Roy the photographer scooped us up immediately, and we posed with my in-laws, her in-laws, the grandparents, the full wedding party, the groomsmen, the bridesmaids, the Ministers, and any combination thereof. Mercifully, my biological father brought me some water. Angelically, Eric fetched us two gin-and-tonics. During one all-girl shot, while we leaned against the empty fireplace, Eric elbowed me and mumbled, “So, uh, tonight . . .you think you’re gonna get some humpin’?”
Sweaty, I blinked at him. “You’re stupid. I hate you.”
The Pooh-Bah sauntered over to us. Shannon and her mom had warned me about this possibility, and I saw them pointing and snickering from where Roy buzzed around them near the doors. “Geoffrey,” the Pooh-Bah announced, “I’d like to have a word with you.”
“Certainly, Reverend.” I nodded at him. “What is it, sir?”
“Concerning your new marriage, son, I want to inform you of the Word of God.” He rolled his shoulders several times, as if warming up for a boxing match. “Now, you see, most people know all about the honoring and the cherishing, but did you know that there is now . . .” he reached up his long fingers and grasped the top of my forehead. Even if he had moved more quickly, I couldn’t have been more surprised. What was my head doing in this man’s hand? The effect was disorienting. “A silver cord that runs here from your head to the same part on Shannon’s head.” He released me and continued. “This silver cord conducts the divine love from you to Shannon and from Shannon to you. This is not a figure of speech, now, it’s an actual silver cord. [Radical condensation here, during which Eric, standing slightly behind Reverend Pooh-Bah’s left shoulder, examines his own head three times and once pretends to pull the Pooh-Bah cone’s tassel] You can look it up. It’s in Ezekiel.” He nodded sagely. Then he did it again.
I figured he was waiting for me to say something. “Did you say Ezekiel, sir?”
“Yes, that’s right, the Book of Ezekiel. Silver cord.”
“Well, thank you, Reverend, I’ll be sure to look that up real soon. Oh hey,” I noticed, “it looks like Shannon needs me.”
I walked over toward my bride, punching Eric’s shoulder along the way. “Shannon, my new wife?” I tried being cute. “Are we going to go into our reception now?” It had been almost an hour since the almost hour-long ceremony ended. My feet hurt.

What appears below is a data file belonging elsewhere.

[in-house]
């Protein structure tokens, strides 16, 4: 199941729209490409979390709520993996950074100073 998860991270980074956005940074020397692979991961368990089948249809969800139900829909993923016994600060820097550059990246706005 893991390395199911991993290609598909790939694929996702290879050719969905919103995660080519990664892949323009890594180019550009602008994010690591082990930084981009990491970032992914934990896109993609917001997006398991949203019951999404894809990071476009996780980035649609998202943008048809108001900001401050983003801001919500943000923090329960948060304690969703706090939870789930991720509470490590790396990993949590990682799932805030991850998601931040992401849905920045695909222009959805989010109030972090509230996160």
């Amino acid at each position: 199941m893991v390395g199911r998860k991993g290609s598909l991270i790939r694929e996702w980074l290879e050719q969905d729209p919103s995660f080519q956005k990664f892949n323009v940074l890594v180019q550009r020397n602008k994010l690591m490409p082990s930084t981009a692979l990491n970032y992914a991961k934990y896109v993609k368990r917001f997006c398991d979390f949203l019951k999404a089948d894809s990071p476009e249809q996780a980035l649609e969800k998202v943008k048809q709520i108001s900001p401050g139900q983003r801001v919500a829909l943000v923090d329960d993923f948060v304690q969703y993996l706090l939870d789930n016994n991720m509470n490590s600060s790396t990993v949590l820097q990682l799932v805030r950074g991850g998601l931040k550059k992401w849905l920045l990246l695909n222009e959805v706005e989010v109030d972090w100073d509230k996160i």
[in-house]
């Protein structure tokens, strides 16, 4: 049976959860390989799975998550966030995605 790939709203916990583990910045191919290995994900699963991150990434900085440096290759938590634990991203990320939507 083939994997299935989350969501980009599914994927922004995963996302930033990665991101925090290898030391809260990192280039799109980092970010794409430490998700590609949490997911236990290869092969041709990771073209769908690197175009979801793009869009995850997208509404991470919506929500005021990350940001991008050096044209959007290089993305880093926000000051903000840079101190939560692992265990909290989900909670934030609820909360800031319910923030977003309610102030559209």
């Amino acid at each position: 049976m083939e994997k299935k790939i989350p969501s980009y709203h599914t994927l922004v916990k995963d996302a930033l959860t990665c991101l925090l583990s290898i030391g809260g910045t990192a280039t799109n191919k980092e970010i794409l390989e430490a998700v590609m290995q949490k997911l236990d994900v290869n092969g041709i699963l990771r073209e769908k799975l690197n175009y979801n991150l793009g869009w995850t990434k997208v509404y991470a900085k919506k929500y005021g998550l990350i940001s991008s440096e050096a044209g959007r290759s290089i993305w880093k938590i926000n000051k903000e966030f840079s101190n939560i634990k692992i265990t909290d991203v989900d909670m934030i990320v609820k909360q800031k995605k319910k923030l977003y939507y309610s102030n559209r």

She sighed. “Yes. My dad is getting the DJ ready, but my mother is out on the lawn with Roy, taking pictures of all the kids.”
I nodded. “Okay.” I smiled. “We’ll wait.”
In ten more minutes, the DJ started the music. Shannon clasped my arm when the last of the wedding party disappeared through the doors, leaving only us in the room. We strolled regally onto the betented and globe-lit South Patio of the Newton-White Mansion, to the announcement: “Ladies and gentlemen, Mr. and Mrs. Godfrey Holmes-Whitman!” Everyone applauded; those who knew laughed as well. We hyphenated our last names, and in the spirit of the moniker, Shannon insisted that her first name be used as well. She refused to be introduced as “Mrs. Geoffrey.” Technically, I suppose, she got her wish.
We made our way to our seats at the head table, Shannon having a little bit of trouble with snagging the train of her dress. One glance at our guests revealed that they had ignored our seating suggestions. Everyone sat with whom they knew, so we had rigidly segregated tables, 19 black and three white, with three miniature United Nations tables made up of neighbors and college friends in the back. Later on, they would all mix a bit for the buffet lines, but the music didn’t help. My relatives only rose for the “The Electric Slide.” Perhaps, I reflected during the reception’s final hour, I should have made more suggestions months ago when my mother-in-law had asked, “Tell me, what do white folks dance to at weddings? Besides “The Hokey-Pokey?”” Segregation during dancing confirmed the pesky stereotype about white rhythm. During dinner, at least, we could shrug it off with the handy excuse: “People want to be with family.”
Waiters filled the champagne glasses for the toast. My brother, sweating and now shaking, whispered into my ear, “Geoff, I don’t think I can do this.”
I smiled at him. “Oh, come on, John, it’s not that hard.”
“Yeah, but I had something written down,” he glanced quickly over the table, “and now I can’t find it.”
“Maybe if you didn’t smoke so much pot, you wouldn’t be so stupid.” I only thought that, I didn’t say it. I smiled. “John, you don’t need to have anything written down. It doesn’t have to be anything long. Just say something nice.”
He breathed for a few seconds and then nodded. “Okay.” He stood up, mumbling quickly, “I just wanna say—”
“Hold on, hold on,” I caught him. “Wait till everyone is paying attention.”